My training for this half marathon started in mid-July. Other than a few laps around the block during boot camp, I didn’t run at all during May or June. This was the first time that most of my runs were done outside, rather than in a gym on the treadmill. Instead of distracting myself by watching episodes of West Wing and having a fan cooling me off during the run, I had to run in the heat and on hills, with nothing but Adam and my thoughts to distract me. And most of the time, my thought was, “how much longer?”

* * * * *

I first looked at my watch at mile 5, because there was a clock and it was just unavoidable. I was just over 12 minute pace. I would need to pick up the pace a bit if I didn’t want this to be my slowest half marathon ever. I knew the last few miles were hilly, so I didn’t want to push the pace too much, but figured I could drop off about 30 seconds per mile. I ran the next mile in about 11:30.

Just after mile 6, the rain started to pick up again. I was cold and wet, but I didn’t mind too much. My pace slowed back down, but I didn’t mind that either. My goal was to run the whole thing. I was almost halfway there.

* * * * *

Training this time around was a little bit different. I whined and complained less than usual about running. We had family coming to visit us one weekend and, knowing we didn’t want to disrupt our plans with a Saturday long run, we got up early and ran 8 miles before work on a Friday. Although I didn’t do any strength training or cross-training — which I’ve determined from past experience is key for me being in my best running shape, the mileage alone is not enough — I regularly got in at least two midweek runs, something I did not do for my race earlier in the year. But still, I fought some real mental battles. I dragged myself to the gym to slog out 4-5 mile runs on the crappy treadmills (we were so spoiled with the ones at our old apartment building). Our 12 mile training run last week was especially tough. My head just wasn’t in the game and we walked more of it than we ran.

* * * * *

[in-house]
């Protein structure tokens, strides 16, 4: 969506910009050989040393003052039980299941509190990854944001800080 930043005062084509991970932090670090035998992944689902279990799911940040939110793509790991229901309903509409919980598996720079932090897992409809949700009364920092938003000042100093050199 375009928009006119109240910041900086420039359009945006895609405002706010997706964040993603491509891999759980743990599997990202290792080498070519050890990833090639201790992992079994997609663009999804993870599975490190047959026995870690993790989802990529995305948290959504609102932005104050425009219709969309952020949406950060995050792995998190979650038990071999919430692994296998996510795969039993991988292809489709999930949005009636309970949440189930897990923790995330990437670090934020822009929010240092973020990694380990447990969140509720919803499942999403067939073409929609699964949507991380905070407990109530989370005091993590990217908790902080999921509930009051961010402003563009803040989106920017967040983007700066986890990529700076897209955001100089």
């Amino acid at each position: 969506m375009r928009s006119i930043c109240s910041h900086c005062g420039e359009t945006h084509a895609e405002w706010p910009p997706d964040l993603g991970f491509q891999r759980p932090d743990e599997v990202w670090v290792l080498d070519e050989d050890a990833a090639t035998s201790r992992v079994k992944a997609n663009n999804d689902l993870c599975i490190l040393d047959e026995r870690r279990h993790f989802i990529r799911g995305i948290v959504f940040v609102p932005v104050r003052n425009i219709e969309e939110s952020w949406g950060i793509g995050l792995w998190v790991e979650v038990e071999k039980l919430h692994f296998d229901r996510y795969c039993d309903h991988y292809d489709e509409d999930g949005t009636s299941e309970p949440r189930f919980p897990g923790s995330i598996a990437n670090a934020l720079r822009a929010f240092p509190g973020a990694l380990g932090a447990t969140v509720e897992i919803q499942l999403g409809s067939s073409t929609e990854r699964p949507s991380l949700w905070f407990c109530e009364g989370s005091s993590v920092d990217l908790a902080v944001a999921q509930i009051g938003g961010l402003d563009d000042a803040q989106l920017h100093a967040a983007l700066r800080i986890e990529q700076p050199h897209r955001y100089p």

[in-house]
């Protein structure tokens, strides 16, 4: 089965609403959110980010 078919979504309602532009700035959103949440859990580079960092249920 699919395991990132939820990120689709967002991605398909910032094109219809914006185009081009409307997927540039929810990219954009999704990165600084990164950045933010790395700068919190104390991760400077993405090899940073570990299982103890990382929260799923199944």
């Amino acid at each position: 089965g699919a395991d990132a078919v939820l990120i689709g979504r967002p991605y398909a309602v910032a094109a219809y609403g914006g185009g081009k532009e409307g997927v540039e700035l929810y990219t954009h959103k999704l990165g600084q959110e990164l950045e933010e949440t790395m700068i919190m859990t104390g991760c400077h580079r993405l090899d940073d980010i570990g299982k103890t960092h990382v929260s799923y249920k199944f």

The bridge that is the race’s namesake starts just before the 9 mile marker. The bridge is 1.1 miles long; just over a half mile of it is a steady uphill. I just kept chugging along. It actually wasn’t nearly as bad as I expected.

Once we got to the other side, we had to run up a ramp that went over the roadway to the other side of the bridge. The hardest part of the race for me was the hill at mile 11. My legs were starting to get stiff. But I kept running. I shuffled up that hill, one foot in front of another, passing people as I went. There were spectators there and one of the runners said, “This is the worst part.” And a spectator responded, “This is the best part! This is what you trained so hard for.”

This IS the best part. My god, it hurt, but I had trained for this. This is why I signed up for half marathons and ten milers; this is why I head to bed early on Friday nights so I can get up early for a long run on Saturday morning; this is why I packed running clothes on vacation.

I can’t just go out and run 13 miles without preparation. It’s a physical and a mental challenge. One I had accepted and was tackling head-on.

This is why I run.

Those last two miles were unlike anything I’d ever experienced in a race. The rain was coming down harder. Most of the final mile was on dirt and gravel and rocks. Yet, I waved and smiled at every camera I saw. When I crossed the line, I didn’t look down at my wrist to stop my watch and check my time. I looked right at the camera and grinned, with tears in my eyes.

* * * * *

Not everything in life has to be fun to be worth doing. There’s something to be said for setting a goal, and working to achieve it. For pushing through when conditions are terrible and it would be so easy to give in and give up, but finding the mental toughness to fight through and come out the other side even stronger. For finding something that forces you to dig deep and learn things about yourself you never knew. For being proud of yourself.

This is the best part. This is why I run.

* * * * *

Distance: 13.1 miles
Time: 2:43:22
Pace: 12:29/mile